Marshal and published in the California Building Standards Code relating to fire and panic safety
and other regulations of the State Fire Marshal shall be as follows:

"(a) The city, county, or city and county with jurisdiction in the area affected by the
standard or regulation shall delegate the enforcement of the building standards relating to fire
and panic safety and other regulations of the State Fire Marshal as they relate to R-3 dwellings
. . . to either of the following:

"(1) The chief of the fire authority of the city, county, or city and county, or his or her
authorized representative.

"(2) The chief building official of the city, county, or city and county, or his or her
authorized representative.

"(b) The chief of any city or county fire department or of any fire protection district,
and their authorized representatives, shall enforce within its jurisdiction the building standards

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and their authorized representatives, shall enforce within its jurisdiction the building standards
and other regulations of the State Fire Marshal, except those described in subdivision (a) or (d).

"(c) The State Fire Marshal shall have authority to enforce the building standards and
other regulations of the State Fire Marshal in areas outside of corporate cities and districts
providing fire protection services.

"(d) The State Fire Marshal shall have authority to enforce the building standards and
other regulations of the State Fire Marshal in corporate cities and districts providing fire
protection services upon request of the chief fire official or the governing body.

"(e) Any fee charged pursuant to the enforcement authority of this section shall not
exceed the estimated reasonable cost of providing the service for which the fee is charged . . . ."

Section 13146.3 states:

"The chief of any city or county fire department or district providing fire protection
services and his or her authorized representatives shall inspect every building used as a public or
private school within his or her jurisdiction, for the purpose of enforcing regulations
promulgated pursuant to Section 13143, not less than once each year. The State Fire Marshal and
his or her authorized representatives shall make these inspections not less than once each year in
areas outside of corporate cities and districts providing fire protection services."

Section 13146.5 provides:

"The provisions of Sections 13145, 13146 and 13146.3 shall, so far as practicable, be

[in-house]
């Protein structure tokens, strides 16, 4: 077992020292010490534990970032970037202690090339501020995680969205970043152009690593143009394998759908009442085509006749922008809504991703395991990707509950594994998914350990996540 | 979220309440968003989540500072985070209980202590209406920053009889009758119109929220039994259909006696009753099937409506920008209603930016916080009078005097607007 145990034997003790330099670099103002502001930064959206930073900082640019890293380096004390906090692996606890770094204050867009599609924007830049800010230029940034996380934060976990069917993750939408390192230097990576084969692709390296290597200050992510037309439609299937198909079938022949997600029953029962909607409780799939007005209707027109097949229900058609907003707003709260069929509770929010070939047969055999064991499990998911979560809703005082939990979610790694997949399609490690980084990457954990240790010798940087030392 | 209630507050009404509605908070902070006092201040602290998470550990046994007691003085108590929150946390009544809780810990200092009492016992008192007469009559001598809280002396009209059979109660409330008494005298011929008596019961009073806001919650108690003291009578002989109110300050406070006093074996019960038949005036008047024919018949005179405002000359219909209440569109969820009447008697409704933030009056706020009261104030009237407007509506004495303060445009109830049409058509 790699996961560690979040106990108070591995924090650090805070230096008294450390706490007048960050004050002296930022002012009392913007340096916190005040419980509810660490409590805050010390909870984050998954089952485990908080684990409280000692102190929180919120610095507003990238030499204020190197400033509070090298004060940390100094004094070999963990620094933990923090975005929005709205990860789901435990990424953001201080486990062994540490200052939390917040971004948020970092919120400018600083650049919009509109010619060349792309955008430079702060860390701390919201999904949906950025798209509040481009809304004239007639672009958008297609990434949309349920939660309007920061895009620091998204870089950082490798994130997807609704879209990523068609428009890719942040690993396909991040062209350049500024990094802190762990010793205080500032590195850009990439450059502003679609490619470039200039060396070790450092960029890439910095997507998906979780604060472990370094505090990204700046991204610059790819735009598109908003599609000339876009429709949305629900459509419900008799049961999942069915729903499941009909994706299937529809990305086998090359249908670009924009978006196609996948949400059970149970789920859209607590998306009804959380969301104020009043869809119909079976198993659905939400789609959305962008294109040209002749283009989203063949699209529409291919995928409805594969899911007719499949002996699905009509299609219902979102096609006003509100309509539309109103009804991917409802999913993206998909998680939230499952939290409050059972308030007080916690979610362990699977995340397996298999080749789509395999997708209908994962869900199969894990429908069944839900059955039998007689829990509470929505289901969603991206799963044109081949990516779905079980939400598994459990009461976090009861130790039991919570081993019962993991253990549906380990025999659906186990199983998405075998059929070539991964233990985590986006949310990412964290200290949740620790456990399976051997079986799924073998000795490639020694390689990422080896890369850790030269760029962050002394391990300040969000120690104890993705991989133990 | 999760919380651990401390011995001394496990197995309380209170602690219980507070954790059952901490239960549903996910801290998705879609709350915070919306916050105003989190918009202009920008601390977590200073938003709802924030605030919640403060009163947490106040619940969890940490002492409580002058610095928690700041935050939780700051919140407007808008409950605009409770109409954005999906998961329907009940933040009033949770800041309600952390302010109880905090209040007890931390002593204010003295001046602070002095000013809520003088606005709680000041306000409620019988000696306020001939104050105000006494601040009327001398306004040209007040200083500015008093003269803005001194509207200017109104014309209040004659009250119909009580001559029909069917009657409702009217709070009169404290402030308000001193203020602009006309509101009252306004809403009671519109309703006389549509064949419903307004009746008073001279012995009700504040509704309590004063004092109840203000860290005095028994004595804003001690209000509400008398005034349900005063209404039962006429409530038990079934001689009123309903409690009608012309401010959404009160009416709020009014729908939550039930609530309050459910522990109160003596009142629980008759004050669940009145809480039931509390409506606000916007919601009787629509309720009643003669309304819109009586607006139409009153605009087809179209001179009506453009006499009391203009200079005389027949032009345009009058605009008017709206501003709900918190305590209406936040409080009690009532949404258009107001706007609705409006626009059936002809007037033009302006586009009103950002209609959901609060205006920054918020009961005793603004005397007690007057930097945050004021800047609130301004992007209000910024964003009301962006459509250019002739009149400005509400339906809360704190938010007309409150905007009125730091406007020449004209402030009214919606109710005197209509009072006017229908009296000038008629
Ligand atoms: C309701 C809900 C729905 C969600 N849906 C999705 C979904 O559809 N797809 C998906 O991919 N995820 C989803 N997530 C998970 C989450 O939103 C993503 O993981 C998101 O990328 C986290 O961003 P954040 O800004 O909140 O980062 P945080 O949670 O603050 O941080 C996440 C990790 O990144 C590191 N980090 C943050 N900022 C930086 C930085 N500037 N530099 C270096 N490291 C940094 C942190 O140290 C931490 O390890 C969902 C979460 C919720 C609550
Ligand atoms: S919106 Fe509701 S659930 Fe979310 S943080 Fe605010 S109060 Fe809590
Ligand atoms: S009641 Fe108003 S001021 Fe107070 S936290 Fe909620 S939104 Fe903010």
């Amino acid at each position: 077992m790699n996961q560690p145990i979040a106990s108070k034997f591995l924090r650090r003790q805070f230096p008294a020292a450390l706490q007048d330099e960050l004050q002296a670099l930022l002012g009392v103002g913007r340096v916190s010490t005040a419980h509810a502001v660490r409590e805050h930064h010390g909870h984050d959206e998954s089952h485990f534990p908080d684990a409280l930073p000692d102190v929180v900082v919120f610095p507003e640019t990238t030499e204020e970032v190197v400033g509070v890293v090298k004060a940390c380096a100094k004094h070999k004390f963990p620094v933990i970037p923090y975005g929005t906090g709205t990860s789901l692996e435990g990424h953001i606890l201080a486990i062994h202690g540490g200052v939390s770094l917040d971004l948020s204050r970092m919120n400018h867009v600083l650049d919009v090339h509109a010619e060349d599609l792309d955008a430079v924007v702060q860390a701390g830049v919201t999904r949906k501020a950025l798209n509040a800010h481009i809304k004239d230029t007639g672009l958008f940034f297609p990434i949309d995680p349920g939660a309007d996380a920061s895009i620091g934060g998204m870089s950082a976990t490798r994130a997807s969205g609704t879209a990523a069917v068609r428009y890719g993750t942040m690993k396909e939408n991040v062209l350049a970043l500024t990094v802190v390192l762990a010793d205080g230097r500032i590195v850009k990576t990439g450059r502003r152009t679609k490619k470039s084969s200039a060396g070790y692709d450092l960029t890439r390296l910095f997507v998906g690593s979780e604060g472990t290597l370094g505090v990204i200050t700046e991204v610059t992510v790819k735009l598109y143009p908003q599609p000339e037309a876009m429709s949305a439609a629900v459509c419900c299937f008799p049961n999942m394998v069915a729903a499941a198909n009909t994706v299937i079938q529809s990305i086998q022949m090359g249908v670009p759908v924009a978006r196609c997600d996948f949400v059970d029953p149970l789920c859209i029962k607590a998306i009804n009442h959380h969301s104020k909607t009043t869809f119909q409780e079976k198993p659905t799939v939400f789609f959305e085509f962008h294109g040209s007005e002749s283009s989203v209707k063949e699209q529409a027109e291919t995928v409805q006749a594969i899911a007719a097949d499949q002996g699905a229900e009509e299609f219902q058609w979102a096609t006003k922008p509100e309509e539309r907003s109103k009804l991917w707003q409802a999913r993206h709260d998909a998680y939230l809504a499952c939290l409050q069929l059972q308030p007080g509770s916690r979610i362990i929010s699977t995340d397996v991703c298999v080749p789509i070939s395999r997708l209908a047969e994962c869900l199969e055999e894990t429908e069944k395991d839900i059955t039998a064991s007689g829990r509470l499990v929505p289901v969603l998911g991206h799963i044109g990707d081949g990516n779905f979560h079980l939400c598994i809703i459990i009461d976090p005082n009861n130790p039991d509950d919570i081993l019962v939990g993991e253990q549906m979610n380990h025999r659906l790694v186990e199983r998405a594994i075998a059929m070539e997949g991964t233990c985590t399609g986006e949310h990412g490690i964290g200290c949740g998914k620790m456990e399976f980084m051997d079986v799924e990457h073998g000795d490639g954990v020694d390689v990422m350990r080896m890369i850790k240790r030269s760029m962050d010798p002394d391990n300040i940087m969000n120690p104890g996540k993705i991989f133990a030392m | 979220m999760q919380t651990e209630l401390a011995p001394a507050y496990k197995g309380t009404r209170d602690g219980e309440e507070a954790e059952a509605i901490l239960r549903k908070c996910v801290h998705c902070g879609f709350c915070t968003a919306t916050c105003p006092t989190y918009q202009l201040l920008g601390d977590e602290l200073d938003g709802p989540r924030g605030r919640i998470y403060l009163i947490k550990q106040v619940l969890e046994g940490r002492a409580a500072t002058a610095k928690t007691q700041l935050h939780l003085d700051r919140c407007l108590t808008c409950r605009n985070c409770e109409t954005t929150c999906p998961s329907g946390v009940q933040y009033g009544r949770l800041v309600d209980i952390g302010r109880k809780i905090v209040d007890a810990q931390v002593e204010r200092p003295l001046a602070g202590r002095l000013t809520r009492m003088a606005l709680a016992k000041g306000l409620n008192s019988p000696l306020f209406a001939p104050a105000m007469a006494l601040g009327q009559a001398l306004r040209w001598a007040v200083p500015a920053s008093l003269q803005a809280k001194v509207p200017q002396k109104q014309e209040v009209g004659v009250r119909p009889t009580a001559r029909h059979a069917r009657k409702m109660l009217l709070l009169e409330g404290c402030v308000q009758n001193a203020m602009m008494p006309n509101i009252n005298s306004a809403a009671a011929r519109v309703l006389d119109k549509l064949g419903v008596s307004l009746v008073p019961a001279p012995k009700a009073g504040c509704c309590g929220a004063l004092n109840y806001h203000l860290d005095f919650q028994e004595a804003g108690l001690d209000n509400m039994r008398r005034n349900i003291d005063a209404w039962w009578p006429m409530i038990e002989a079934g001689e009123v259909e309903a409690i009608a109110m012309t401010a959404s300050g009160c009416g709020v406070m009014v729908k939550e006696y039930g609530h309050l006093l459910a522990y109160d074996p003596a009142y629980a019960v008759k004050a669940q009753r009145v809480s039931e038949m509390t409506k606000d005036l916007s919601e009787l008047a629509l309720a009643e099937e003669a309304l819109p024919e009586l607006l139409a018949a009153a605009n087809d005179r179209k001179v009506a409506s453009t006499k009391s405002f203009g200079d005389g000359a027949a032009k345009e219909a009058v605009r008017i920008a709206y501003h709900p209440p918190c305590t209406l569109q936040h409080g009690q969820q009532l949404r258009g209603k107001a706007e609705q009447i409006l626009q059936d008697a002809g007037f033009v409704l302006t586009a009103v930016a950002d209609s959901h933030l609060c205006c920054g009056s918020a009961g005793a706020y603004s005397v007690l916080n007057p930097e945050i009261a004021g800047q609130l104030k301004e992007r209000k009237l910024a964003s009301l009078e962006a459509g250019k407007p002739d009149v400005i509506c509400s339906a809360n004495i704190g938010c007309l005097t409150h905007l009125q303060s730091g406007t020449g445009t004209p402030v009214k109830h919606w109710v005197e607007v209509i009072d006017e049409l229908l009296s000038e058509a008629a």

carried out at the local level by persons who are regular full-time members of a regularly
organized fire department of a city, county, or district providing fire protection services, and
shall not be carried out by other persons pursuant to Section 34004 of the Government Code"
Footnote No. 2

In analyzing the terms of these statutes, we apply well established principles of statutory
construction. "When interpreting a statute our primary task is to determine the Legislature's intent."]
(Freedom Newspapers, Inc. v. Orange County Employees Retirement System (1993) 6 Cal.4th 821, 826.) "To
determine the intent of legislation, we first consult the words themselves, giving them their usual and
ordinary meaning." (DaFonte v. Up-Right, Inc. (1992) 2 Cal.4th 593, 601.) "`The words of the statute must
be construed in context, keeping in mind the statutory purpose, and statutes or statutory sections relating to
the same subject must be harmonized, both internally and with each other, to the extent possible."' (Walnut
Creek Manor v. Fair Employment & Housing Com. (1991) 54 Cal.3d 245, 268.)

In applying these rules to sections 13145-13146.5, we find that section 13145 refers to "[t]he
State Fire Marshal, the chief of any city or county fire department or district providing fire protection
services . . . ." In the situation presented, the Department is not a "city or county fire department." Rather, it
is a nonprofit corporation comprised of volunteers. The District does not have a "chief," but rather is
governed by three unpaid commissioners. In short, the requirements of section 13145 appear to be
inapplicable to the Department and District.

With respect to section 13146, we note that it also refers to "[t]he chief of any city or county
fire department or of any fire protection district . . . ." (§ 13146, subd. (b).) While section 13146 is thus
consistent with the terms of section 13145, it would appear to be similarly inapplicable to the Department and
District as discussed above. Subdivision (d) of section 13145, however, gives the State Fire Marshal the
"authority" to enforce the building standards in question when requested to do so by the governing body of a
district providing fire protection services. Here, the District's commissioners have so requested enforcement
services from the State Fire Marshal

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services from the State Fire Marshal.

Section 13146.3 refers, in a similar fashion, to "[t]he chief of any city or county fire